# Entropy of photons in the Sun / Earth system - Do infrared photons have higher entropy than ultraviolet/visible photons?

The entropy of a photon gas in equilibrium (emitting e.g., black-body radiation; BB) is

$$S \propto V \cdot T^3$$

where $$V$$ is the volume and $$T$$ is the temperature of the gas [see https://en.wikipedia.org/wiki/Photon_gas].

Now, in case of a BB, $$T$$ is linked to the peak frequency of the BB, $$\nu_{\rm peak}$$, according to the Wien's law:

$$\nu_{\rm peak} \propto T$$

[see https://en.wikipedia.org/wiki/Wien%27s_displacement_law].

So, the entropy of a BB in a unit volume is proportional to the to the third power of peak frequency:

$$S \propto \nu_{\rm peak}^3$$.

Thus, from this I understand that, for instance, a BB radiation peaking at visible wavelengths (like the Sun) would have higher entropy than a BB radiation peaking at infrared wavelengths (like the Earth).

However, this looks in contradiction with many arguments saying that the Earth is "powered" by low-entropy photons coming from the Sun, which are absorbed and then irradiated as high-entropy infrared photons [see e.g., https://www.preposterousuniverse.com/blog/2016/11/03/entropy-and-complexity-cause-and-effect-life-and-time/].

Where am I getting wrong?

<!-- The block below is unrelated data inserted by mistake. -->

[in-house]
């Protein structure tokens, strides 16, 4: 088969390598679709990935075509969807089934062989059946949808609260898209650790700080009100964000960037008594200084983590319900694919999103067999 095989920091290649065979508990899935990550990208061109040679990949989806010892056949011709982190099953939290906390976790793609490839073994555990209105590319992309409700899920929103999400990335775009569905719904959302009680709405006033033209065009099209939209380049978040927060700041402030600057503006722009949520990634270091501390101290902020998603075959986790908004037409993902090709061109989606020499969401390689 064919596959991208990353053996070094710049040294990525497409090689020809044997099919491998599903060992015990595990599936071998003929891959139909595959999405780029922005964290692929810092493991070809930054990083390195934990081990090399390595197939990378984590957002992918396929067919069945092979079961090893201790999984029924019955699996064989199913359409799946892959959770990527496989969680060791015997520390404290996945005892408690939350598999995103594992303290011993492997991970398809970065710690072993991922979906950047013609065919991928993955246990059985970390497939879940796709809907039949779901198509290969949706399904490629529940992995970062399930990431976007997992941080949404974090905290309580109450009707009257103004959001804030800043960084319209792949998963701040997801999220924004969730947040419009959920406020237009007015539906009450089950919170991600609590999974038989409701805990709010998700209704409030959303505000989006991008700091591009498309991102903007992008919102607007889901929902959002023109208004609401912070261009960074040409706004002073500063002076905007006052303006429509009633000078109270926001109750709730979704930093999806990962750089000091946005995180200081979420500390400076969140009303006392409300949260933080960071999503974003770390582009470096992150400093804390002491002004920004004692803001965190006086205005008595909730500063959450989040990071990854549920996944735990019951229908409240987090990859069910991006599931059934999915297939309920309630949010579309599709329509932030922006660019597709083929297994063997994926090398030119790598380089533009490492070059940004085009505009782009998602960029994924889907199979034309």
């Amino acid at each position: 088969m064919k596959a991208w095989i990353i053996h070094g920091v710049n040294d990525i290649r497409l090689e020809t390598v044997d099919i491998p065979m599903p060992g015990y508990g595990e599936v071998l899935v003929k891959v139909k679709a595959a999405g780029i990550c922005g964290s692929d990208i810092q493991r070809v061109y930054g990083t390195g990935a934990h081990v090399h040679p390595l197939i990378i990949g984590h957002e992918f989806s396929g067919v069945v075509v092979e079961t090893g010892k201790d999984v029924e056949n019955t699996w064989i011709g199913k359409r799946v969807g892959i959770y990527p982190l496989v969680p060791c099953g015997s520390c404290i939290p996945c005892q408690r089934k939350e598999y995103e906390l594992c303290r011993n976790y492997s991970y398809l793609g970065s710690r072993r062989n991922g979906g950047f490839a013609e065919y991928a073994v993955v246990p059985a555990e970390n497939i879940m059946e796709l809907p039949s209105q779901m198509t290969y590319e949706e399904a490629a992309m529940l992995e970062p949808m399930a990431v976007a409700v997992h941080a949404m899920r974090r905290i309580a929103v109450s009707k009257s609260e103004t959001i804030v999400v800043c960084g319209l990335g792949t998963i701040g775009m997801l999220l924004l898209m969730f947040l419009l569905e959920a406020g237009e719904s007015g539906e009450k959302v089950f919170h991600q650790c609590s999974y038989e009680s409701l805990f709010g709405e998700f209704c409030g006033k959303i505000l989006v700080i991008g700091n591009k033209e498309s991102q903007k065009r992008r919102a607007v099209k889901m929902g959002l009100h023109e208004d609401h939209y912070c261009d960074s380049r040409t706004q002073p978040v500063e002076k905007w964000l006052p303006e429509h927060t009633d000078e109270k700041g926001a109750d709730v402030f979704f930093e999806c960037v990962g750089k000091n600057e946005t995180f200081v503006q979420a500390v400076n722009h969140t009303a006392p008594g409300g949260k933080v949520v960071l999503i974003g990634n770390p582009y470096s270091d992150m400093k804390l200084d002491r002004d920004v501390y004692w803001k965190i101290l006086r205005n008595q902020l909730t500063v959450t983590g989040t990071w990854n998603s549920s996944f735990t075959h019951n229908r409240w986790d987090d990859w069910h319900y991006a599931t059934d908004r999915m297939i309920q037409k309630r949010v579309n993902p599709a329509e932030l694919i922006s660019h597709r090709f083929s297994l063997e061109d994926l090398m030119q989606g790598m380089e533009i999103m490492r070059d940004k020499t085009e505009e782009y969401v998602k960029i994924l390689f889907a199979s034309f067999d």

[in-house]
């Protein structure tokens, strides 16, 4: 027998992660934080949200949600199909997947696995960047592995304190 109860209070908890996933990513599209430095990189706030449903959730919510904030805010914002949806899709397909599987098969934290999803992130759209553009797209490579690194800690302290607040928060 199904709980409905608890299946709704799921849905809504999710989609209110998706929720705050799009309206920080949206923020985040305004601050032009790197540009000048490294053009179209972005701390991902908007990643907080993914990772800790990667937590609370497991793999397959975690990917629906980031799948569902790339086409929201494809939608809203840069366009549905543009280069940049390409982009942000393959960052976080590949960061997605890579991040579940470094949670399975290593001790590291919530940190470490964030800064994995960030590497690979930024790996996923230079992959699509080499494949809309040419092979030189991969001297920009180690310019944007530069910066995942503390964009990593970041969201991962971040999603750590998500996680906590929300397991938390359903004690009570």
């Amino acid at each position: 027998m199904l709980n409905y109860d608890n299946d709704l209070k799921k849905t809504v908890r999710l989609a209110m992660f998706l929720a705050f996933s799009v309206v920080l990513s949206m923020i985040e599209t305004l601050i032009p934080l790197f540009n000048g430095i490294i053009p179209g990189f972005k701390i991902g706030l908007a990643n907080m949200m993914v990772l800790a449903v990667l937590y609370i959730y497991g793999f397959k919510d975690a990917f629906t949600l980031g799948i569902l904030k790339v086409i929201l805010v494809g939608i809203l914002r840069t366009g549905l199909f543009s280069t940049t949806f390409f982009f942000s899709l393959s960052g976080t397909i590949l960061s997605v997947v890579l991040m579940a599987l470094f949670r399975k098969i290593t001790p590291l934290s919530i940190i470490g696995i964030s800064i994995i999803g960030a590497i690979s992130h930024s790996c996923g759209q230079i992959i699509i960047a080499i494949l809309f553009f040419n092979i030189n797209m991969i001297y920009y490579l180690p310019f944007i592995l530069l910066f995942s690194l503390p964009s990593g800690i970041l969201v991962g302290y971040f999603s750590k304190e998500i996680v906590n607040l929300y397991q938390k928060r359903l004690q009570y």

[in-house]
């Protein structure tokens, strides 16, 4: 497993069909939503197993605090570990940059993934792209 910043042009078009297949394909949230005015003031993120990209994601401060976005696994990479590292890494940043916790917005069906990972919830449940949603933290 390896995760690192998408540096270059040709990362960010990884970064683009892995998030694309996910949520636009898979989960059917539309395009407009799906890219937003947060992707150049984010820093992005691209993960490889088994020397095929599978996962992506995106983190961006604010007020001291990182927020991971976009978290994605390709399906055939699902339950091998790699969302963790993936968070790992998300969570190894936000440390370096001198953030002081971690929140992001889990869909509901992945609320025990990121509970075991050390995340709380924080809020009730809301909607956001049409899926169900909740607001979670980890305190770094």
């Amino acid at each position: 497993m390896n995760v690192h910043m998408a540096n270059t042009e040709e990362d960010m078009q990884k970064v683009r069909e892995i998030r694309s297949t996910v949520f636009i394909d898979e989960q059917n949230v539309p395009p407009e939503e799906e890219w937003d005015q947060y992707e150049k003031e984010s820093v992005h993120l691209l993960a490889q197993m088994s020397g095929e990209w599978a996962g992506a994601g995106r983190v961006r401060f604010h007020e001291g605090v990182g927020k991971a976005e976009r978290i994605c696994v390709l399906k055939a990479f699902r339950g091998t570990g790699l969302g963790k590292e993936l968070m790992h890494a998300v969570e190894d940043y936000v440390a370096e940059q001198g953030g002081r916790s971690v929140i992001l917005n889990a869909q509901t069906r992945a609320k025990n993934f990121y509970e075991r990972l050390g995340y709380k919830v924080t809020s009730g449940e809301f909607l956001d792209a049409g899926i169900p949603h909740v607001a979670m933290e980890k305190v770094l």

• I don't think it makes much sense to refer to a single wavelength as having entropy. It's only when you look at the ensemble and see how "packed" the energy is vs. the number of photons that it matters. – Carl Witthoft Jul 6 '20 at 18:16
• @CarlWitthoft So why infrared photons have higher entropy than ultraviolet / visible? – mark polo Jul 6 '20 at 19:10
• Infrared photons don't have "more entropy" intrinsically, that comparison makes no sense, as Carl says. You do however end up with more photons for the same energy in the infrared rather than higher frequencies, which if you keep the same bandwidth etc. (or have it modify in a way that doesn't completely offset/overwhelm this effect) means you have increased entropy. – Tom Feng Jul 7 '20 at 1:49
• Here, for the special case of the entropy of the frequency distribution corresponding to a photon gas in equilibrium, the frequency distribution modification itself with different temperature is causing the effect. – Tom Feng Jul 7 '20 at 1:56

Let us demonstrate by showing that re-radiating the energy as BB radiation at $$R-1$$ radii away from the sun's surface results in higher entropy.
At $$R$$ radii away, the entropy density due to the sun's radiation is now: $$S/V=\frac{k_1T^3}{R^2}$$ The energy density is now: $$U=\frac{k_2T^4}{R^2}$$ If we reradiate BB radiation of this energy, the new temperature $$T'$$ follows: $$U=k_2T'^4$$ Which gives $$T'=\frac{T}{\sqrt{R}}$$ Which has an entropy density $$S'=k_1T^3=\frac{T'^3}{{R}^{3/2}}$$ Which is greater than our original entropy density from the sun's radiation, since we are $$R-1>0$$ radii from the sun's surface